According to Colin Martinez Longmore, they do. Martinez Longmore is the Grassroots Outreach and Education Coordinator at NETWORK, where he works on equipping young justice-seekers with faith-based advocacy skills and opportunities. A co-host of NETWORK’s “Just Politics” podcast, produced in collaboration with U.S. Catholic magazine, Martinez Longmore spent several weeks in the fall of 2022 visiting college campuses and other venues as part of NETWORK’s Pope Francis Voter Tour, making the case for multi-issue voting across generational lines.

Gen Z voters, one of the most racially and ethnically diverse generations, “are also growing up surrounded by an American popular culture that is much more accepting of diversity than before,” says Martinez Longmore. He contends that because of this, their understanding of the equity and social justice aspects of Catholic Social Teaching is more innate than previous generations.

Emely Hernandez

Emely Hernandez

Emely Hernandez, a 24-year-old studying and working in Chicago, also makes the connection between the church’s social teaching and her own vote.

“There is so much beauty and thoughtfulness in the teachings of the Catholic Church that focuses on upholding the dignity and respect for every human,” she says, naming the call to family, community, and participation as the principle that motivates both her vote and her career. She describes the latter as “focused on advocacy work against human injustices” and “working to promote the greater good for those who are poor and vulnerable.” Her current position involves supporting unhoused individuals, low-income families, immigrants, and refugees.

Ethan Carrino is a Michigan-based college student and a recent convert. He describes a “disconnect” he encounters with some older church leaders over hot-button and social issues.

Ethan Carrino

Ethan Carrino

“As a mixed-race Catholic who’s felt racism in the church, raising awareness ending bias, and having inclusion is very important.” Carrino grew up going to Catholic schools but came into the church through a campus RCIA program.

“Our church calls all cultures/ethnicities to itself,” he points out. Regarding voting, Carrino says his faith pushes him to take note of things Jesus would speak on and think about what the Gospel calls him to do.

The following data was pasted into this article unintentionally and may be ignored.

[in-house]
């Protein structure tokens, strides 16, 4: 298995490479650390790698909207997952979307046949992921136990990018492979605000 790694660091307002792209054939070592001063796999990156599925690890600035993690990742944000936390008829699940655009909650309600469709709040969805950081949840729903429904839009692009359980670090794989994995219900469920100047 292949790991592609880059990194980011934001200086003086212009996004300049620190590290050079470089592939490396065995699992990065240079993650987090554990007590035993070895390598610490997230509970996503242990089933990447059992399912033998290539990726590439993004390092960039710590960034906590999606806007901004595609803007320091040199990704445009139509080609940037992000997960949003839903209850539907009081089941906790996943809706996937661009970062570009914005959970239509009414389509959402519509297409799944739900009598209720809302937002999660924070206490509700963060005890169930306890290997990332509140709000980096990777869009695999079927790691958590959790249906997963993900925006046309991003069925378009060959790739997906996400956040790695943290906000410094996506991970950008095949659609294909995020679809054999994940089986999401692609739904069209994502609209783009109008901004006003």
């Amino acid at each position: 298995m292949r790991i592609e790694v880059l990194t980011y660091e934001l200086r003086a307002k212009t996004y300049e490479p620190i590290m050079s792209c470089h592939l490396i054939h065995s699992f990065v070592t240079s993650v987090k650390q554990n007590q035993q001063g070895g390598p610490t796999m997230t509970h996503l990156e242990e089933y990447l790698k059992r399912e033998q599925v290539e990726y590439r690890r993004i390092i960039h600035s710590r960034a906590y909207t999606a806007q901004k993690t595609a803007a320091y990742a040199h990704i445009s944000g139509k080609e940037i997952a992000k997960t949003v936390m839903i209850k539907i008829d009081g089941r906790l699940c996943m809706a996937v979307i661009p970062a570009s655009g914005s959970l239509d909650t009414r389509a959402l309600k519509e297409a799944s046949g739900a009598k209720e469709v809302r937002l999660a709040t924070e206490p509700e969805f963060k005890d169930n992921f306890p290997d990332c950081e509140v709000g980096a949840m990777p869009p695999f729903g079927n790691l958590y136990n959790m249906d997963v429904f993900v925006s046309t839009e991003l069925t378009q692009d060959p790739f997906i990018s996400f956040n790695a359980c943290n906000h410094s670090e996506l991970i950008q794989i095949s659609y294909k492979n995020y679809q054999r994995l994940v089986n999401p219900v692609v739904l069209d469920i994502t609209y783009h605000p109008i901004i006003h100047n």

“It’s easy sometimes to only see an issue a certain way, but being Catholic helps me to see how the issue impacts everyone, especially those in need,” he says.

According to Tuft University’s Center for Information and Research on Civic Learning and Engagement (CIRCLE), a non-partisan, independent research organization focused on youth civic engagement in the United States, “Youth are increasing their electoral participation, leading movements, and making their voices heard on key issues that affect their communities.” The first Gen Z member of Congress, 25-year-old Maxwell Frost, got his start organizing with the anti-gun-violence group March for Our Lives. Voters of Tomorrow, a pro-democracy research and advocacy organization, was founded in 2019 by then 17-year-old Santiago Mayer.

What is Meant by Catholic?

Do Gen Z Catholics see a connection between the church’s teachings and their vote? Christian Soenen, projects manager of the Initiative on Catholic Social Thought and Public Life at Georgetown University and one of NETWORK’s 2022 Social Poets, says perhaps.

Christian Soenen

Christian Soenen

“I think this largely depends on which circles of Gen Z Catholics I am in,” Soenen says. He observes that very devout Catholics on both the left and the right connect their Catholic identity with their vote but that different aspects of religiosity inform their different conclusions on politics.

“Among my friends on the right, ritual, symbol, and personal discipline are components of their practice of faith that then create a cultural lens through which to understand politics” Soenen says, which in his observations translates to conservatism. On the left, “the social message of the Gospels and the prophets form the core of their understanding of their faith.”

Among left-leaning young Catholics, this understanding manifests as a desire for a more inclusive and equitable society that prioritizes issues like poverty and healthcare.

Audrey Carroll

Audrey Carroll

Audrey Carroll, 24, is a political communications professional and former NETWORK staff member. She says her faith provides a framework for the values she cares about and votes for, “by encouraging me to always be in pursuit of justice and the common good.” Carroll says being Catholic teaches her to avoid supporting “policies and legislation that only protect and benefit people with power and privilege” and to reject policies that “intentionally marginalize underserved communities and individuals.”

Nick Cook, 24, works in Rochester, New York at a refugee outreach center. He has worked with homeless veterans and, during college, volunteered with a Catholic organization that serves the people living in poverty in rural Pennsylvania. Cook says he votes the way he does because of his Catholic faith and Catholic Social Teaching. The issues that he identifies as a part of that influence also have wide appeal among his peers: “Respect for all God’s creation — environment, option for the poor and dignity of the human person — higher minimum wage, more expansive public benefits, care for refugees, the homeless, anti-death penalty, anti-gun.”